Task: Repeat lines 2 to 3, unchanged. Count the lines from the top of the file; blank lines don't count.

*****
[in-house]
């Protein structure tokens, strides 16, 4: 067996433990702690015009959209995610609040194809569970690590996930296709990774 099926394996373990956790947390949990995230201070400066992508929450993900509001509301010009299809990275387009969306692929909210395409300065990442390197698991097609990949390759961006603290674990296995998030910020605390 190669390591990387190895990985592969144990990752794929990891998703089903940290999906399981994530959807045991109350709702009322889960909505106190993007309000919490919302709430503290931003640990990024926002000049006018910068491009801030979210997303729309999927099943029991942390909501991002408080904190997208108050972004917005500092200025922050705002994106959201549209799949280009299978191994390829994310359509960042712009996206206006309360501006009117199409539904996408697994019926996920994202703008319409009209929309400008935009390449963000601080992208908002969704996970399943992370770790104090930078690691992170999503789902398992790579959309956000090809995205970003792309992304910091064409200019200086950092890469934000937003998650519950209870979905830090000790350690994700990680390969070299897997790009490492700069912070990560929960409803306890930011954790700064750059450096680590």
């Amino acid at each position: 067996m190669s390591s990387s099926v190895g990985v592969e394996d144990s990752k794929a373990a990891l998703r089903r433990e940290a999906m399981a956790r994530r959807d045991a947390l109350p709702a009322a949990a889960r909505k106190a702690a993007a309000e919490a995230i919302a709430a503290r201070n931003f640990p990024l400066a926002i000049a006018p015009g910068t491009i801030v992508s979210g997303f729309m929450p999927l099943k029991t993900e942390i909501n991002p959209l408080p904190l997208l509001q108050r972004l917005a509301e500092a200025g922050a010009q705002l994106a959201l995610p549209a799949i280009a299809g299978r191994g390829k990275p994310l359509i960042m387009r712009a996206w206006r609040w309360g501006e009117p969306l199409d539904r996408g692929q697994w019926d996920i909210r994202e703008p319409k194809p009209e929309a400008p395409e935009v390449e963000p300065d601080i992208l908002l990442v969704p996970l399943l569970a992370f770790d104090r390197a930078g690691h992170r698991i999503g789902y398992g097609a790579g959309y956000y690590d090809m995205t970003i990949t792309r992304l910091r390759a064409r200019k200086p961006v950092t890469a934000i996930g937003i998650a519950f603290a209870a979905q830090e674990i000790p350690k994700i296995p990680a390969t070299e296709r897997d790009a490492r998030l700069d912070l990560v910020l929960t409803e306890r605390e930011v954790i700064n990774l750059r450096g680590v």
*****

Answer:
């Protein structure tokens, strides 16, 4: 067996433990702690015009959209995610609040194809569970690590996930296709990774 099926394996373990956790947390949990995230201070400066992508929450993900509001509301010009299809990275387009969306692929909210395409300065990442390197698991097609990949390759961006603290674990296995998030910020605390 190669390591990387190895990985592969144990990752794929990891998703089903940290999906399981994530959807045991109350709702009322889960909505106190993007309000919490919302709430503290931003640990990024926002000049006018910068491009801030979210997303729309999927099943029991942390909501991002408080904190997208108050972004917005500092200025922050705002994106959201549209799949280009299978191994390829994310359509960042712009996206206006309360501006009117199409539904996408697994019926996920994202703008319409009209929309400008935009390449963000601080992208908002969704996970399943992370770790104090930078690691992170999503789902398992790579959309956000090809995205970003792309992304910091064409200019200086950092890469934000937003998650519950209870979905830090000790350690994700990680390969070299897997790009490492700069912070990560929960409803306890930011954790700064750059450096680590």
């Amino acid at each position: 067996m190669s390591s990387s099926v190895g990985v592969e394996d144990s990752k794929a373990a990891l998703r089903r433990e940290a999906m399981a956790r994530r959807d045991a947390l109350p709702a009322a949990a889960r909505k106190a702690a993007a309000e919490a995230i919302a709430a503290r201070n931003f640990p990024l400066a926002i000049a006018p015009g910068t491009i801030v992508s979210g997303f729309m929450p999927l099943k029991t993900e942390i909501n991002p959209l408080p904190l997208l509001q108050r972004l917005a509301e500092a200025g922050a010009q705002l994106a959201l995610p549209a799949i280009a299809g299978r191994g390829k990275p994310l359509i960042m387009r712009a996206w206006r609040w309360g501006e009117p969306l199409d539904r996408g692929q697994w019926d996920i909210r994202e703008p319409k194809p009209e929309a400008p395409e935009v390449e963000p300065d601080i992208l908002l990442v969704p996970l399943l569970a992370f770790d104090r390197a930078g690691h992170r698991i999503g789902y398992g097609a790579g959309y956000y690590d090809m995205t970003i990949t792309r992304l910091r390759a064409r200019k200086p961006v950092t890469a934000i996930g937003i998650a519950f603290a209870a979905q830090e674990i000790p350690k994700i296995p990680a390969t070299e296709r897997d790009a490492r998030l700069d912070l990560v910020l929960t409803e306890r605390e930011v954790i700064n990774l750059r450096g680590v």